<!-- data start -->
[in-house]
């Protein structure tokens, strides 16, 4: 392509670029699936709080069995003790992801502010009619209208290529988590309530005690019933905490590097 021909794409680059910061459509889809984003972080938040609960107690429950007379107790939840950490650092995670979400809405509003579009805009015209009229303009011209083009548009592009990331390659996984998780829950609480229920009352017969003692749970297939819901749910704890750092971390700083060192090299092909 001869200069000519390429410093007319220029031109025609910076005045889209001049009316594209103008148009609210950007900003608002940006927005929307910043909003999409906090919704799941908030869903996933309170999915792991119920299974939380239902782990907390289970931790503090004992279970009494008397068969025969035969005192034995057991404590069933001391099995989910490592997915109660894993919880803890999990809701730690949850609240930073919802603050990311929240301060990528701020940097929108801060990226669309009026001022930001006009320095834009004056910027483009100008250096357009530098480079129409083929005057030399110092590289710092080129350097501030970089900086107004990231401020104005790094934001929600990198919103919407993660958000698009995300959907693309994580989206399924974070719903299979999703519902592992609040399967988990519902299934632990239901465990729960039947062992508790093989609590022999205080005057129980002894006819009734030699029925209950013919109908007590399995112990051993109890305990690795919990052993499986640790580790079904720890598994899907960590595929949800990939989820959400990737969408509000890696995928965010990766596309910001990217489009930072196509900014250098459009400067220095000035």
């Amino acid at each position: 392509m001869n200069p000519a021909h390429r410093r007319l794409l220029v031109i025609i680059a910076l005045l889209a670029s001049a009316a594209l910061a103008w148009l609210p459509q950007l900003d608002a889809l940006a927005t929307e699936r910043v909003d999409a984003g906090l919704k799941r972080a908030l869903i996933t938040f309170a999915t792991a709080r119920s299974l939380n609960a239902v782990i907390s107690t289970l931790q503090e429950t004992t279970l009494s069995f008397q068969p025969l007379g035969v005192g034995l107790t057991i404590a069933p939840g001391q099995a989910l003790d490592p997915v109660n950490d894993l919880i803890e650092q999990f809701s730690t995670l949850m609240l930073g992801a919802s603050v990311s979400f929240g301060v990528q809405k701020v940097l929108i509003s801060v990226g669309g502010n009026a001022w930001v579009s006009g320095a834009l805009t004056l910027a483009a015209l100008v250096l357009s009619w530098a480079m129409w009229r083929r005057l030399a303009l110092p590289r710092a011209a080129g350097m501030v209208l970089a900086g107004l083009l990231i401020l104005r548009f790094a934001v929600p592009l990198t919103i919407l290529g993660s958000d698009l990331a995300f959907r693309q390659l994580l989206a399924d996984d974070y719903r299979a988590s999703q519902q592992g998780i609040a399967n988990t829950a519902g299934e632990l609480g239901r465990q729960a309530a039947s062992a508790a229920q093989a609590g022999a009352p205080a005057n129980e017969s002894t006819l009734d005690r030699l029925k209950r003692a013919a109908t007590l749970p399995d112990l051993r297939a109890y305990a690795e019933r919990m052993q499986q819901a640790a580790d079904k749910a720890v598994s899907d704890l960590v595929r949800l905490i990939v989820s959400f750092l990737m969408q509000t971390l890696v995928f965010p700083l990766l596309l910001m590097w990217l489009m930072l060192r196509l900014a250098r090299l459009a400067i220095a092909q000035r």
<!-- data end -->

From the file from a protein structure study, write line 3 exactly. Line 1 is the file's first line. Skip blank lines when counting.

């Amino acid at each position: 392509m001869n200069p000519a021909h390429r410093r007319l794409l220029v031109i025609i680059a910076l005045l889209a670029s001049a009316a594209l910061a103008w148009l609210p459509q950007l900003d608002a889809l940006a927005t929307e699936r910043v909003d999409a984003g906090l919704k799941r972080a908030l869903i996933t938040f309170a999915t792991a709080r119920s299974l939380n609960a239902v782990i907390s107690t289970l931790q503090e429950t004992t279970l009494s069995f008397q068969p025969l007379g035969v005192g034995l107790t057991i404590a069933p939840g001391q099995a989910l003790d490592p997915v109660n950490d894993l919880i803890e650092q999990f809701s730690t995670l949850m609240l930073g992801a919802s603050v990311s979400f929240g301060v990528q809405k701020v940097l929108i509003s801060v990226g669309g502010n009026a001022w930001v579009s006009g320095a834009l805009t004056l910027a483009a015209l100008v250096l357009s009619w530098a480079m129409w009229r083929r005057l030399a303009l110092p590289r710092a011209a080129g350097m501030v209208l970089a900086g107004l083009l990231i401020l104005r548009f790094a934001v929600p592009l990198t919103i919407l290529g993660s958000d698009l990331a995300f959907r693309q390659l994580l989206a399924d996984d974070y719903r299979a988590s999703q519902q592992g998780i609040a399967n988990t829950a519902g299934e632990l609480g239901r465990q729960a309530a039947s062992a508790a229920q093989a609590g022999a009352p205080a005057n129980e017969s002894t006819l009734d005690r030699l029925k209950r003692a013919a109908t007590l749970p399995d112990l051993r297939a109890y305990a690795e019933r919990m052993q499986q819901a640790a580790d079904k749910a720890v598994s899907d704890l960590v595929r949800l905490i990939v989820s959400f750092l990737m969408q509000t971390l890696v995928f965010p700083l990766l596309l910001m590097w990217l489009m930072l060192r196509l900014a250098r090299l459009a400067i220095a092909q000035r």